I did my best on the podcast to entertain and give an engaging reading of the content below, please check it out here, if you’d like a good laugh at my expense.
A couple months back, I was browsing through Pinterest –
Yes, it is still a thing. Yes I have one. Stop judging.
It started innocently enough as I was collecting scenic Halloween pictures and art (mainly retro or vintage in nature) when I began to stumble across selections of poetry, some of them over 100 years old, that had to do with Halloween and Fall. Eventually the selections then expanded to the rest of the big Holidays of Fall and early Winter.
So an idea came to me and it was roughly this: Curate and share the “best” of these little offerings on the blog and podcast with the hope of spreading some seasonal magic and holiday cheer. It is my desire to give you a pleasantly reminiscent and nostalgic feeling of the seasons past as well as a looking forward to the seasons to come; to warm the fire of your younger heart and help you carry that into the future, if possible.
So with my idea in mind, in honor of Fall and the spooky side of Halloween and under the full moon that is here tonight, October 20th, I give you 13 (gasp!) poetic selections to hopefully brighten your evening.
Happy Fall and Happy (early) Halloween.
Why I Like October
Why do I love October?
October’s the month of gold.
There’s crimson and nuts in the woodland,
There’s fruitage in orchard and wold;
‘Tis the banquet hall of the Seasons;
When their fair purple wine is spilled;
‘Tis the revel of color-splendors,
Where the wealth of the year is tilled.
And so I love October.
‘Tis fruition of faith to me;
In the beauty and gold of its garner,
The Opulent Giver I see.
Mamie“Why I Like October”, credited to Wee Wisdom Magazine, October 1919
O Hushed October morning mild,October, by Robert Frost, Public Domain
Thy leaves have ripened to the fall;
To-morrow’s wind, if it be wild,
Should waste them all.
The crows above the forest call;
To-morrow they may form and go.
O hushed October morning mild,
Begin the hours of this day slow,
Make the day seem to us less brief.
Hearts not averse to being beguiled,
Beguile us in the way you know;
Release one leaf at break of day;
At noon release another leaf;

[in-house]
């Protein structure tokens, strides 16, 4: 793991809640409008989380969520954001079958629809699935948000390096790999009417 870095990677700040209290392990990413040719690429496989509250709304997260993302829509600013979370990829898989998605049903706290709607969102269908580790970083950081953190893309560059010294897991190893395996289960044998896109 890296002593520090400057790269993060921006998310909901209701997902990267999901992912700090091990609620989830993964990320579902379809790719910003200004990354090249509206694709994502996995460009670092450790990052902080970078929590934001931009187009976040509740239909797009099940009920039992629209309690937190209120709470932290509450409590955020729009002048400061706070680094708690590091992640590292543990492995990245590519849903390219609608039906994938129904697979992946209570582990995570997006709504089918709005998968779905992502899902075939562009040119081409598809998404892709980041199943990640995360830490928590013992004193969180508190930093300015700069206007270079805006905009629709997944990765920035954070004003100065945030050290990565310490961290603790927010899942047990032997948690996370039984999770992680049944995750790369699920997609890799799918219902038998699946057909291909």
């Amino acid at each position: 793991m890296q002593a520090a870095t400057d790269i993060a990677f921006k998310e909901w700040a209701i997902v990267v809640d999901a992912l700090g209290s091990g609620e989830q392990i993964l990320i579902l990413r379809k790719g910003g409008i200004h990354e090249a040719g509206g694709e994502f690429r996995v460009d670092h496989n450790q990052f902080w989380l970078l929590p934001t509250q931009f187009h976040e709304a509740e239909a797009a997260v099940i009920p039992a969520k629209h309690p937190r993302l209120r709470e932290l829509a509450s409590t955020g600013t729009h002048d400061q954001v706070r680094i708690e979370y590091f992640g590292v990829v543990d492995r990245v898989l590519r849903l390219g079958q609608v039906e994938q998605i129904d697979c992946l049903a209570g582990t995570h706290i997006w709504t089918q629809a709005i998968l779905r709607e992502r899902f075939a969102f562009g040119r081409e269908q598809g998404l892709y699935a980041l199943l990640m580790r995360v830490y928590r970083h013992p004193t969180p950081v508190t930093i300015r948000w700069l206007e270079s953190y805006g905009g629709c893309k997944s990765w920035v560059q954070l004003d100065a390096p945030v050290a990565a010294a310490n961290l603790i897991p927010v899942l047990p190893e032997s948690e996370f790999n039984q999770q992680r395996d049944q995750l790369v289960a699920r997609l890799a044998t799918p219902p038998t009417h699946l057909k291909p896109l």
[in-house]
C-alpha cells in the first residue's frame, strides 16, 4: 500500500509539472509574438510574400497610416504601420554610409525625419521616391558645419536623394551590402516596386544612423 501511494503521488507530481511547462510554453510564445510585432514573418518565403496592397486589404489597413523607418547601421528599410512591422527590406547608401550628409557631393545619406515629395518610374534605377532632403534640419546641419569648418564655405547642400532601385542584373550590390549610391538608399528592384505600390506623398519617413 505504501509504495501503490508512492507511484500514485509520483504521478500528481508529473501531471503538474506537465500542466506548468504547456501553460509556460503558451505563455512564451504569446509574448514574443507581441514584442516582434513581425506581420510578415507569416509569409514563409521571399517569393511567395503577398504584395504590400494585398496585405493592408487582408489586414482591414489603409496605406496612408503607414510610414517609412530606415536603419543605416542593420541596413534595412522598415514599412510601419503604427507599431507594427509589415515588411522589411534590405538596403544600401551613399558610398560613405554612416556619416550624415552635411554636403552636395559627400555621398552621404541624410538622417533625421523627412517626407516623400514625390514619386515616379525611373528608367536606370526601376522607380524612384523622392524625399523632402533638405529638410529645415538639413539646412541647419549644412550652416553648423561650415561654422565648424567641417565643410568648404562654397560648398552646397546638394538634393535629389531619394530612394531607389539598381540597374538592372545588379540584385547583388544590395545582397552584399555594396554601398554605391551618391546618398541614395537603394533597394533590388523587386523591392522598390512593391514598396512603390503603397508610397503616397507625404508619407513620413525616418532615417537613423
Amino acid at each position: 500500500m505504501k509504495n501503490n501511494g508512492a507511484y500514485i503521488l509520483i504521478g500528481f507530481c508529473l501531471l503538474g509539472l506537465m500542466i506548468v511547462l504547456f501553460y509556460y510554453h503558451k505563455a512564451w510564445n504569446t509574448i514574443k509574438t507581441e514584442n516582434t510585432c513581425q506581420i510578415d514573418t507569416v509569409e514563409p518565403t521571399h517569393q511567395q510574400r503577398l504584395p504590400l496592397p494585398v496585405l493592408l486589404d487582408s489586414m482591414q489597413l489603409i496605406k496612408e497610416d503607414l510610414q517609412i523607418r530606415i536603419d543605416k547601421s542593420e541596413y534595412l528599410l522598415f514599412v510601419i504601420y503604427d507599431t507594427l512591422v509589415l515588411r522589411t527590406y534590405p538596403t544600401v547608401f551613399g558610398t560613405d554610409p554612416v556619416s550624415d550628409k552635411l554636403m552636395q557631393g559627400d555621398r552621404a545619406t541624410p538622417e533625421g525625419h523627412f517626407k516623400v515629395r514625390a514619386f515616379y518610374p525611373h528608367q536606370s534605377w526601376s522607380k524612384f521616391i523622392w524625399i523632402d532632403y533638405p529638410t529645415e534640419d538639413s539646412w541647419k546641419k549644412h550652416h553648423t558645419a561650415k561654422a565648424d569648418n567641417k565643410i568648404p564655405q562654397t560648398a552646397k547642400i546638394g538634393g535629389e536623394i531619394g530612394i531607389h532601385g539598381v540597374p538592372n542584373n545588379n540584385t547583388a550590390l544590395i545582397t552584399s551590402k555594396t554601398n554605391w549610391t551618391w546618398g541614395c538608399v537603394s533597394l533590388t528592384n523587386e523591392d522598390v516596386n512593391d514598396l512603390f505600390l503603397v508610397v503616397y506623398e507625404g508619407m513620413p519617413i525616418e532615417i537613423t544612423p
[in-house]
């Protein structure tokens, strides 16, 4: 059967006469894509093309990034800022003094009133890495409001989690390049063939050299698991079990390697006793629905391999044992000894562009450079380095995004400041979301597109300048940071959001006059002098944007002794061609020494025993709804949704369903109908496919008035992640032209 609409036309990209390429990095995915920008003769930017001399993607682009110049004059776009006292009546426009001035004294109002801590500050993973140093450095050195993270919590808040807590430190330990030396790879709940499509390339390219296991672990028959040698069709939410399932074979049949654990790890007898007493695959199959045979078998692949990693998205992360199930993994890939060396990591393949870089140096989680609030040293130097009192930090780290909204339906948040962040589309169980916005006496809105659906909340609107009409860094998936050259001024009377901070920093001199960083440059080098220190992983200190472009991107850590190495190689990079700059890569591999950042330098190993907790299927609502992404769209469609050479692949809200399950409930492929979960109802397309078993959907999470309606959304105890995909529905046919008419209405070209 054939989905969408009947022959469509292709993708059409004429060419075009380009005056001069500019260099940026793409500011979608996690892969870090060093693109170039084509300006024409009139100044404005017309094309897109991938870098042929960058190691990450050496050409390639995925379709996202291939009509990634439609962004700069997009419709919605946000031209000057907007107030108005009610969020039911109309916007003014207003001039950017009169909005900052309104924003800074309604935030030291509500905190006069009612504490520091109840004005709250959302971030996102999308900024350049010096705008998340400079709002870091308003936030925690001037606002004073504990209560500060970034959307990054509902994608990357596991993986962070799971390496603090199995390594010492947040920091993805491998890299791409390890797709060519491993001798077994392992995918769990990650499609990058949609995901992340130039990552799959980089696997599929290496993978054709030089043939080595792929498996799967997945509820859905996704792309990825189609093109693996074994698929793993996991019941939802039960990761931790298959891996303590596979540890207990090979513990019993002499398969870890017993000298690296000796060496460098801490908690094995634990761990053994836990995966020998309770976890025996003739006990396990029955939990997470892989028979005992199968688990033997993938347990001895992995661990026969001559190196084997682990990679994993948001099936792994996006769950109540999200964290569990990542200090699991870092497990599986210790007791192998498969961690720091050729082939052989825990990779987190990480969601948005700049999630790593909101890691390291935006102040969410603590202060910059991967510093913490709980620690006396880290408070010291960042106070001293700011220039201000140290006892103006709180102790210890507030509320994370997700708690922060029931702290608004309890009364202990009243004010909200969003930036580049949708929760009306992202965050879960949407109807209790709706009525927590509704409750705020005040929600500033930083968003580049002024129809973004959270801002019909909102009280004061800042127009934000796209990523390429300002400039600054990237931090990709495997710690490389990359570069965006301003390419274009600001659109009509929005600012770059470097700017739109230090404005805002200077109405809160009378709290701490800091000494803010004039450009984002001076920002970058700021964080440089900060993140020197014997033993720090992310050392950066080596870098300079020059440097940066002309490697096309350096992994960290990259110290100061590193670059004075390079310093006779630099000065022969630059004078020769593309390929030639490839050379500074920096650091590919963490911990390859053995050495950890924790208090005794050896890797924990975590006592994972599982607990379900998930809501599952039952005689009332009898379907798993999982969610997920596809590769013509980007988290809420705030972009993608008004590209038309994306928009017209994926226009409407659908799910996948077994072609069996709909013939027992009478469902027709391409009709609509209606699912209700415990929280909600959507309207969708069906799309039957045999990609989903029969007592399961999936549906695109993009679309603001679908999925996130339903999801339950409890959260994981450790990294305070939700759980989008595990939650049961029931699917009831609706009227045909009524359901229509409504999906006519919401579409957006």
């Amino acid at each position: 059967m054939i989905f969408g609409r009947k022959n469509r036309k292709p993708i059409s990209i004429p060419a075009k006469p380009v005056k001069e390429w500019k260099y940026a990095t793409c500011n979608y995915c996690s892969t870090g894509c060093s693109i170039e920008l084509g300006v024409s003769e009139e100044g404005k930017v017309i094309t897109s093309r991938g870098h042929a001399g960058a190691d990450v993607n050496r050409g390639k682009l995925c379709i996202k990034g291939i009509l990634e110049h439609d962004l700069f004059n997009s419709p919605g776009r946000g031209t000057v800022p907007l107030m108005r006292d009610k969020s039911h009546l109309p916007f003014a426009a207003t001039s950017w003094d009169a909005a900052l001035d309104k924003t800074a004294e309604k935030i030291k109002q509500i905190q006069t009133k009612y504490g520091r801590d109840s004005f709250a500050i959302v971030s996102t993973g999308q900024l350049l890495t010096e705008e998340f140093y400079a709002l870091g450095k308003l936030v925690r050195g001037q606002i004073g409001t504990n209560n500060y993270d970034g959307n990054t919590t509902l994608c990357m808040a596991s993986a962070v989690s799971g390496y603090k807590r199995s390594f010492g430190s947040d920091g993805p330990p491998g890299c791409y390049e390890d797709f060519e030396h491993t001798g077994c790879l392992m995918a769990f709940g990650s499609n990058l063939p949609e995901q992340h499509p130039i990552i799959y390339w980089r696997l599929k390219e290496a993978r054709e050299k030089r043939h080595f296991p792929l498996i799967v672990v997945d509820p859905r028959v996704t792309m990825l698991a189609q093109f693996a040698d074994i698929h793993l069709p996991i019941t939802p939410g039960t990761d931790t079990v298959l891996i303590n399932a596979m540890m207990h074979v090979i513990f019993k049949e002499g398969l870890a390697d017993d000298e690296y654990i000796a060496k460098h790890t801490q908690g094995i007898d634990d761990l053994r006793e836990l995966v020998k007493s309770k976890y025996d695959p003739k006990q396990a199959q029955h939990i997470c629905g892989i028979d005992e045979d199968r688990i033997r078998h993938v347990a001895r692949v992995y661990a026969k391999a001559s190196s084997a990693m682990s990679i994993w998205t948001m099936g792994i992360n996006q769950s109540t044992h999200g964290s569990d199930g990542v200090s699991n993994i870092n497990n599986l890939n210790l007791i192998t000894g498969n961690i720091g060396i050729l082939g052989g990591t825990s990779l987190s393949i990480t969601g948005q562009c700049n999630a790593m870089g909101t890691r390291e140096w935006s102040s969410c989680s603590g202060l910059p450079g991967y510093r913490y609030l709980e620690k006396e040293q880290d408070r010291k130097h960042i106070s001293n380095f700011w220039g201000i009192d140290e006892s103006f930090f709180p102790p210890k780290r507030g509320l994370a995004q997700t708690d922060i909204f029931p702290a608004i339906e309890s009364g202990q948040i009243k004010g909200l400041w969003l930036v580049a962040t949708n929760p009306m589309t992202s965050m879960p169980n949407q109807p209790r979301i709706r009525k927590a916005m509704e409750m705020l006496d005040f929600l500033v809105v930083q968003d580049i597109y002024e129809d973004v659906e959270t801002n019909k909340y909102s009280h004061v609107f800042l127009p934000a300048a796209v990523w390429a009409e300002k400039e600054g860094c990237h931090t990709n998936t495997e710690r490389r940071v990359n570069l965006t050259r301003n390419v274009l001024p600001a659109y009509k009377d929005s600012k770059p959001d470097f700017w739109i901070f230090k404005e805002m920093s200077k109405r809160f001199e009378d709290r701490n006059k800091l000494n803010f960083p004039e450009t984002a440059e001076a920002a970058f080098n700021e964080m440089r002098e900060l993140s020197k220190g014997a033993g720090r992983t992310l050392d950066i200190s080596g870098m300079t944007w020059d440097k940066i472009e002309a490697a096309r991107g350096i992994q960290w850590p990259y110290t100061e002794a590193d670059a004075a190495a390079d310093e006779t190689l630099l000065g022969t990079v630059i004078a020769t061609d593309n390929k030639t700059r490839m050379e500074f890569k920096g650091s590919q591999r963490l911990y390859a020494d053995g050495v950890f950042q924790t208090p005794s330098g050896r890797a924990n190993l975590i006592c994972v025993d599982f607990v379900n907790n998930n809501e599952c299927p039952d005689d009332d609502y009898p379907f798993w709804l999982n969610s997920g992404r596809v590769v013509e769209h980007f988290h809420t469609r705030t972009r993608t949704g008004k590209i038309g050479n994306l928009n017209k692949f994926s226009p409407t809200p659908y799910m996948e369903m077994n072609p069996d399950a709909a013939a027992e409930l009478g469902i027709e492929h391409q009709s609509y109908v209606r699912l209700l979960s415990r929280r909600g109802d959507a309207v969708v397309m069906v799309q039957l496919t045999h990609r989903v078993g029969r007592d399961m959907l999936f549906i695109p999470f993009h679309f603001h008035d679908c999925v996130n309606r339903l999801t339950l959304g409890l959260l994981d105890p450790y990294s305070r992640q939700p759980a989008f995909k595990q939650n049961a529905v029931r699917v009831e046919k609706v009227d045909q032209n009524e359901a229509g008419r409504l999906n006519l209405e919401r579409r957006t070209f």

One from our trees, one far away;
Retard the sun with gentle mist;
Enchant the land with amethyst.
For grapes’ sake, if they were all,
Whose leaves already are burnt with frost,
Whose clustered fruit must else be lost–
For the grapes sake along the wall.
The fields of wheat are seas of gold
Along the open country road.
The orchard’s wealth clings to the vine,
Clustered fruit for sweet, red wine.
The cornstalks’ silken, tasseled heads
Stand tall above the melon beds;
The golden pumpkin waits its fate
To be a jack-o’lantern’s face,
While in the cornfield at his post,
Reluctant scarecrow’s playing host
To crows who taunt his haystack head
And raid, like beggars, the harvest bed.
The harvesttime is a holidayAutumn’s Spell, by Edith Elaine Williamson – Unable to find anything online about this Poet or the Poem to give proper credit.
Of brilliant colors, costumes gay,
So Autumn, weave your magic spell
Ere winter’s white shrouds hill and dell.
All Hallows’ Eve
The pumpkin grinned from ear to ear,
“The moon is bright, the sky is clear;
This is the night we’ve waited for,
When elves come knocking on the door,
“When witches ride their broomsticks high“All Hallows’ Eve” by Constance B. Osborne
And ghosts and goblins fill the sky.
Then Jack and Jill, with fairy queen,
Will dance and sing: it’s Halloween.”
Night for Pretending
The moon is a golden pumpkin
Set in an inky sky,
Wispy witches on broomstick clouds
Careen right madly by.
Prancing black cats with high arched backs
And plumy waving tails,
Stalk through the shivering shadows
With eerie meowing wails.
Small goblin and white-sheeted ghost,
Pirate, gypsy and clown,
Whisper, hide, then go scampering
Up all steps and down.
Crude jack-o’-lanterns flicker“Night for Pretending”, by Alice M. Swain
With pale, uncertain light:
If you’re not too old for pretending,
It’s a wonderful scary night.
There is a great poem by Shel Silverstein titled, “Haunted” but alas, it isn’t within the public domain and thus I probably should be a good boy and not share it here. That said, do look it up, it really is a great Halloween poem.
Jack O’ Lantern Village
Jack O’ Lantern Village
Lies somehwere in between
The last gray wall of twilight
And the dark of Halloween.
It’s streets are dim and winging,
Its houses weirdly bright
With pumpkin lamps that flicker
In yellow candle light.
If you should ever find it,
As children often do,
You’ll recognize the cauldron
Of witch’s magic brew.
You’ll hear the lone owls hooting,
The black cats’ mournful cries,
And every shadowed corner
Will sprout with gleaming eyes.
There will be fun aplenty
For all who venture there,